The Climb

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The hiker leaned on his walking stick, sweat dripping from each eyebrow, off his nose like an old barn faucet, “You’re about a third of the way there.”

Huffing, verging on puffing, I stammered out, “Great.” It was part spit, part response as I grabbed a rock with my right hand and lifted through a worn ledge of desert. The sun rose to my left. A dog flitted past. Two hikers passed me, smiling, on their way down, a woman corrected my route, “This way,” as I wandered off course and wished for those eight strides back. On I walked, trekked, staggered, over rocks, past cactus, scree sliding beneath my light running shoes.

The sign did warn us…

Welcome to Black Mountain

Warning: This is a steep rocky primitive trail

Please help keep Black Mountain Beautiful by staying on the designated Path

Distance: 2.2 miles Round Trip

Enjoy your hike

BEGIN

I gave it little thought. Now, a third of the way to the top, I started to become a believer, as I thought about the last three things I drank, two local draft IPAs at the Buffalo Chip Saloon last night and a cup of room-brewed coffee, complete with non-dairy creamer this morning. I yearned for water, as I watched a water bottle slosh from a woman’s pack, a few hundred feet above me. Hiking shoes would have helped, water might have saved.

I twisted through natural crevices, snaked around boulders, navigated like a mountain goat, pulled off a long-sleeve running shirt, finally seeing the top, or what I thought was the top.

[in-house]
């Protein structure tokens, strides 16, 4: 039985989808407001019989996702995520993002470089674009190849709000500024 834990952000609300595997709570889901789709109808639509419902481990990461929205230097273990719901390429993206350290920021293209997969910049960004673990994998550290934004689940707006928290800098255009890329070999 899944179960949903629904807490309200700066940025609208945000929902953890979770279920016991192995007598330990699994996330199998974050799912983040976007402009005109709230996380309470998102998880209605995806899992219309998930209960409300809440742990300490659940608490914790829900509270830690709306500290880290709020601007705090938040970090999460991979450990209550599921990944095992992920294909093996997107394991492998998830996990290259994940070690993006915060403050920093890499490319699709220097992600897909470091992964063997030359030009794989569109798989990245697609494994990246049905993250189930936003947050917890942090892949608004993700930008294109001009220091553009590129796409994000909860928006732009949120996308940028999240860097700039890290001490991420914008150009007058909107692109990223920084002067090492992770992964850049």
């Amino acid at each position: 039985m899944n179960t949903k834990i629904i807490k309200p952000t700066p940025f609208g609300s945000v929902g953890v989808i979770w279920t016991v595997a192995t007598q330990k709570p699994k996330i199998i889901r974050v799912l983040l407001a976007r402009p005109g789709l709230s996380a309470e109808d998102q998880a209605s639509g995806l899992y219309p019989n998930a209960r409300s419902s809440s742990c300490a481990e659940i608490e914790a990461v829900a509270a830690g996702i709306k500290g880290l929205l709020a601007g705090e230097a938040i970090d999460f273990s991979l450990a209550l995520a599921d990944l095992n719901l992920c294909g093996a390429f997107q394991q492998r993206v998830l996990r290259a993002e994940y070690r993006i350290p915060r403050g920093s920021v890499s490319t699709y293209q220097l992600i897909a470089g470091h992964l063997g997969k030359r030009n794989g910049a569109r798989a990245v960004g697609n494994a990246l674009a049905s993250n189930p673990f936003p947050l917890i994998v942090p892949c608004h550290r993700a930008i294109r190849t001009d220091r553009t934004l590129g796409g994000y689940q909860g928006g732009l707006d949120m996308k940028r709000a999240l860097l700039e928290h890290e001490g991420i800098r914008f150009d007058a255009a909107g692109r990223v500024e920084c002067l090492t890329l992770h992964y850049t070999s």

“How much farther?” I asked a descending climber.

“Another mile or so.”

I grunted. He laughed.

Onward and upward, I reached the top – a flat, scraggly, roundish platform of peace. I ascended about 10 minutes later than I expected, well past 8 o’clock. You should never hurry a hike, but I needed to get back to the Carefree Resort to listen to the final conference on medication at the National HBPA convention. Yes, medication, I felt a long way away from a conference on medication. It was nice to feel a long way from a conference on medication.

I took a long, deep breath and slowly turned 360 degrees. The sun burst above the horizon, creating an artist’s mist between the mountains and the sky. Cacti jutted like buoys in a frozen ocean. Rocks and boulders laid and leaned everywhere, like they had fallen off the back of a delivery truck and were forgotten, centuries ago.

All I needed was a guitar.  

“Whew,” I said, trying to slow my breathing.

“Welcome to Arizona,” a woman said, sharing a rock with a friend.

I didn’t even know they were there.

I snapped a photo in each direction – east, west, south, north. The “Welcome to Arizona” girl asked if I wanted her to take a picture of me at the top. I almost said no, but am glad I said yes.

“Be careful going down, it can get slippery,” she said, handing my phone back to me.

“Thanks,” I said, sliding my phone into the back pocket of my sweat-stained khaki shorts, and headed down, hurrying and relaxing all at the same time, content to have pushed away my laptop and pulled on my sneakers. At 44, I find myself observing more than participating, I thought of this as I descended, the euphoria of the climb replacing the arduousness of the climb.

There is nothing like going downhill, after going uphill. I reached a paved road at the bottom and arrived at my rental car. I looked back at Black Mountain, my new friend, standing in splendid isolation.

If I squinted, I could just make out the path to the top.